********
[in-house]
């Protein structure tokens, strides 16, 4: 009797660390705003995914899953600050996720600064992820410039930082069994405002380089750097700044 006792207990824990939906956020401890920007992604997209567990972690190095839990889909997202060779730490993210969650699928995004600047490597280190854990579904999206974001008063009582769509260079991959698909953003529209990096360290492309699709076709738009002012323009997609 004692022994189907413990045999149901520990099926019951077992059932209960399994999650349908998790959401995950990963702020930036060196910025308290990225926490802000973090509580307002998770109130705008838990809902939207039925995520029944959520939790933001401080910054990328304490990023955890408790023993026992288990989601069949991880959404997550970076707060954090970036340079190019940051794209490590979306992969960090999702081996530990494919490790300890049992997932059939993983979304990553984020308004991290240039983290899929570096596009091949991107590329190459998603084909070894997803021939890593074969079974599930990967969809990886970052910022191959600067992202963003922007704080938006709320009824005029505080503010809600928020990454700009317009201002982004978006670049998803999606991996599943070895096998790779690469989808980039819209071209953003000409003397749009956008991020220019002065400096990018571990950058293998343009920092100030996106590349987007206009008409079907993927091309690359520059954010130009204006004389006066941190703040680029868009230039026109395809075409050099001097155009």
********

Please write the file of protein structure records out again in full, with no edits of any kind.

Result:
[in-house]
């Protein structure tokens, strides 16, 4: 009797660390705003995914899953600050996720600064992820410039930082069994405002380089750097700044 006792207990824990939906956020401890920007992604997209567990972690190095839990889909997202060779730490993210969650699928995004600047490597280190854990579904999206974001008063009582769509260079991959698909953003529209990096360290492309699709076709738009002012323009997609 004692022994189907413990045999149901520990099926019951077992059932209960399994999650349908998790959401995950990963702020930036060196910025308290990225926490802000973090509580307002998770109130705008838990809902939207039925995520029944959520939790933001401080910054990328304490990023955890408790023993026992288990989601069949991880959404997550970076707060954090970036340079190019940051794209490590979306992969960090999702081996530990494919490790300890049992997932059939993983979304990553984020308004991290240039983290899929570096596009091949991107590329190459998603084909070894997803021939890593074969079974599930990967969809990886970052910022191959600067992202963003922007704080938006709320009824005029505080503010809600928020990454700009317009201002982004978006670049998803999606991996599943070895096998790779690469989808980039819209071209953003000409003397749009956008991020220019002065400096990018571990950058293998343009920092100030996106590349987007206009008409079907993927091309690359520059954010130009204006004389006066941190703040680029868009230039026109395809075409050099001097155009």